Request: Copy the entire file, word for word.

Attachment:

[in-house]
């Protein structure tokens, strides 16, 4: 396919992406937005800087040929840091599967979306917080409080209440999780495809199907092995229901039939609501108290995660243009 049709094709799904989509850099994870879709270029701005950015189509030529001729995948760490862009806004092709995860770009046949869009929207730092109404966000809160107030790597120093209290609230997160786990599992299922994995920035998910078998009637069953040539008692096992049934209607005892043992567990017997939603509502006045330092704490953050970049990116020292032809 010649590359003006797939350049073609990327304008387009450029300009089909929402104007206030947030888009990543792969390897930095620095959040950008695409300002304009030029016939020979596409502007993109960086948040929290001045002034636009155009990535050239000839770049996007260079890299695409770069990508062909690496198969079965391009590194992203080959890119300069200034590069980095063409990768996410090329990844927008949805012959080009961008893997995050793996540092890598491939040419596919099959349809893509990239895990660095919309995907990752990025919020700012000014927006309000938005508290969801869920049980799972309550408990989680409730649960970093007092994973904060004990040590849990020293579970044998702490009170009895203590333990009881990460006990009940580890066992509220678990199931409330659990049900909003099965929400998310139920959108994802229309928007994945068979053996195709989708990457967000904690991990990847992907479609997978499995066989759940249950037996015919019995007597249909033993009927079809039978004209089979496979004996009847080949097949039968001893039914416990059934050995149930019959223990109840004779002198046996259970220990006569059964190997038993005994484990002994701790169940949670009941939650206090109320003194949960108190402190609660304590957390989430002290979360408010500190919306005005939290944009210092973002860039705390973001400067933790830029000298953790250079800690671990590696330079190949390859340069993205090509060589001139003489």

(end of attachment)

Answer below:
[in-house]
């Protein structure tokens, strides 16, 4: 396919992406937005800087040929840091599967979306917080409080209440999780495809199907092995229901039939609501108290995660243009 049709094709799904989509850099994870879709270029701005950015189509030529001729995948760490862009806004092709995860770009046949869009929207730092109404966000809160107030790597120093209290609230997160786990599992299922994995920035998910078998009637069953040539008692096992049934209607005892043992567990017997939603509502006045330092704490953050970049990116020292032809 010649590359003006797939350049073609990327304008387009450029300009089909929402104007206030947030888009990543792969390897930095620095959040950008695409300002304009030029016939020979596409502007993109960086948040929290001045002034636009155009990535050239000839770049996007260079890299695409770069990508062909690496198969079965391009590194992203080959890119300069200034590069980095063409990768996410090329990844927008949805012959080009961008893997995050793996540092890598491939040419596919099959349809893509990239895990660095919309995907990752990025919020700012000014927006309000938005508290969801869920049980799972309550408990989680409730649960970093007092994973904060004990040590849990020293579970044998702490009170009895203590333990009881990460006990009940580890066992509220678990199931409330659990049900909003099965929400998310139920959108994802229309928007994945068979053996195709989708990457967000904690991990990847992907479609997978499995066989759940249950037996015919019995007597249909033993009927079809039978004209089979496979004996009847080949097949039968001893039914416990059934050995149930019959223990109840004779002198046996259970220990006569059964190997038993005994484990002994701790169940949670009941939650206090109320003194949960108190402190609660304590957390989430002290979360408010500190919306005005939290944009210092973002860039705390973001400067933790830029000298953790250079800690671990590696330079190949390859340069993205090509060589001139003489």